I am a strong believer in the liberal arts approach to science. Students in today's world are asked to make decisions about scientific data in their daily lives, whether they are a Biology major or an English major. As an educator I have two primary goals during any course: 1) show students how the scientific process works in the context of a particular course, and 2) equip students with the skills to find the answers to future questions. In the classroom, I start by modelling a concept or practice. I then support students in extending that knowledge into new scenarios.
Below you can find a summary of my teaching experience:
Introductory Organismal Biology (2015)
NSF GK-12 Program (2012-2014)
Introductory Organismal Biology (2012)
Introduction to Biological Inquiry
I was a TA for this course at the Kellogg Biological Station (KBS). Students used the resources at KBS to carry out outdoor labs investing various ecological concepts.
In this inquiry-based biology course, students carried out group projects on the genetics and behavior of fruit flies. Some students asked whether female flies preferred males with certain mutations. Others asked whether female fruit flies return scents from their childhood when it comes time to lay their eggs.
As a TA for this upper level course, I ran a recitation section each week that gave students opportunities to practice various concepts from class. I also guest lectured during the week on Sexual Selection.
The NSF GK-12 program partners graduate students with science teachers in local school districts with the goal of improving graduate student comminucation skills while providing teachers with opportunities to enhance their STEM curriculum with active science research. Details about the program as well as lessons I developed can be found here.
Left: Comstock middle schooler takes measurements from the bioenergy sustainability plot; Right: Snapshot of the bird identification guide used by the 5th graders
2012-2013During my first year in GK-12 I was partnered with Meredith Hawkins and Sandy Erwin in the high school in the Harper Creek School district of Battle Creek, MI. I spent a lot of the year helping several elementary, middle, and high school students take data from the bioenergy sustainability plots put in across all the schools in the GK-12 network. These plots are used to teach students about the ecological considerations involved in planting biofuels as a source of renewable energy. Students at the elementary schools really got into identifying the different invertebrates they caught in the plots! Students at the high school also collected invertebrates from leaf packs placed in a local creek to see how healthy their water was. Sandy's chemistry students also practiced another important scientific skill- writing. Students practiced reading science journalism articles and then writing well-argued essays in response to questions these articles raised.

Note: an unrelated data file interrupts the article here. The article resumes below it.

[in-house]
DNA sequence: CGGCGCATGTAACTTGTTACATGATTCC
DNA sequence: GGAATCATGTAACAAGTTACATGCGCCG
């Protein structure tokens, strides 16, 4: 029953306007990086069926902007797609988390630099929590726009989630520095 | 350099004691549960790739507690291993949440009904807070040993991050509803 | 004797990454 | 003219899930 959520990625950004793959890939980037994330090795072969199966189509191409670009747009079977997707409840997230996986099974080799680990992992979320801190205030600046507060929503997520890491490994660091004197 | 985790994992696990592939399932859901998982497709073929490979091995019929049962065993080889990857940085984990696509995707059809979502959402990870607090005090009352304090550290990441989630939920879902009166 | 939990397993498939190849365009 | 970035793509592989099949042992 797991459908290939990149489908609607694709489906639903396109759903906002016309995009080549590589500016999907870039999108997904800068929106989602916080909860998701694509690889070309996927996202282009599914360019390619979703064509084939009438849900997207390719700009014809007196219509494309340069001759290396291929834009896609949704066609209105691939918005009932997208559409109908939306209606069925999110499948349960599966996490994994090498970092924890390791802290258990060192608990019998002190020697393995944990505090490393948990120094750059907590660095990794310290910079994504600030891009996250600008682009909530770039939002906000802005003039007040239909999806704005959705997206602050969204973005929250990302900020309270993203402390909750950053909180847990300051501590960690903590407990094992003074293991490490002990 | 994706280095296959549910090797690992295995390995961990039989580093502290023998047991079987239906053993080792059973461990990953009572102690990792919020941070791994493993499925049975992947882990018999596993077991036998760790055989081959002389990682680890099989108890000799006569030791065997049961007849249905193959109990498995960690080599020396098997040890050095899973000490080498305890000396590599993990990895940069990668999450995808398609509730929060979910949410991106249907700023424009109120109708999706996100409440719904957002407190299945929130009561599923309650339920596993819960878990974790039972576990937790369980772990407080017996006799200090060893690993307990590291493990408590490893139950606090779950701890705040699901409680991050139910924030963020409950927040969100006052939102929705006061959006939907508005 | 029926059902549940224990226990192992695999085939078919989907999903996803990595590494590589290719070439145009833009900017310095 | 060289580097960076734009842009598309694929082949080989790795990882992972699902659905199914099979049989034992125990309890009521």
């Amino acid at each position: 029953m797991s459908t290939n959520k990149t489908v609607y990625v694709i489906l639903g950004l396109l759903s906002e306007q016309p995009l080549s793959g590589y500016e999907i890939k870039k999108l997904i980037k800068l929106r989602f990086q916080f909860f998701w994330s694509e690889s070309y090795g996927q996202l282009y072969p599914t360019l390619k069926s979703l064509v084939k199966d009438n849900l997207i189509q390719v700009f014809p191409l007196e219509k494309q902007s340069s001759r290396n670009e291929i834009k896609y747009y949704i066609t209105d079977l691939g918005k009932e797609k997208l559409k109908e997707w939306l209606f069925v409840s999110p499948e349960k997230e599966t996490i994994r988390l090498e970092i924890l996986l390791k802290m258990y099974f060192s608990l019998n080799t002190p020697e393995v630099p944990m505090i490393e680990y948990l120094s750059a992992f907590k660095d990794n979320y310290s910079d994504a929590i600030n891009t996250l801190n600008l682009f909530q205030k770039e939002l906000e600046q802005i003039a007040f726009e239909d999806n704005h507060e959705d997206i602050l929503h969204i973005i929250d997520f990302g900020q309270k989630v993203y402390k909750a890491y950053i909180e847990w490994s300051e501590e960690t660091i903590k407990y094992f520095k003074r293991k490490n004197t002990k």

Top: Elementary students collect invertebrate traps from their school yard plot. A live grasshopper made a tour around the classroom before being released (left); Bottom: Students identify invertebrates from the plots (left) and stream leaf packs (right)
During the lab for this inquiry-based course, my students investigated various questions about the behavior of animals on campus (duck, songbirds, squirrel). Some group asked "are male or female sparrows more sensitive to predation risk when foraging?" Others asked "do squirrels prefer to forage in the morning or the evening"?
As a TA at Michigan State I taught two recitation sections (58 students) for the upper level evolution course. I was responsible for planning roughly half recitation activities as well as half the grading for the lecture portion of the course. Students worked on activities ranging from examining the genetic code in the regions involved in color vision in primates to independent projects examining natural selection in a digital population of guppies.
I was the teaching assistant for this upper level biology course at Grinnell College. This course covered the basics of animal behavior along with labs investigating bird foraging at feeders, stickleback personality and habitat preference, and ant foraging and aggression. Most labs were carried out at the Conard Environmental Research Area (CERA) owned by Grinnell College. I attended all classes and lab sessions and held weekly review sessions. Most review sessions were a short lecture tailored to student's questions.
I was the teaching assistant for this inquiry-based introductory biology course at Grinnell College. This course provides a thorough introduction to primary scientific literature, hypothesis testing, and experimental design, concluding with a student designed experiment and poster presentation. I attended all classes and lab sessions and held weekly review sessions. Most review sessions consisted of a roughly 30 min lecture tailored to student's concerns followed by time for questions.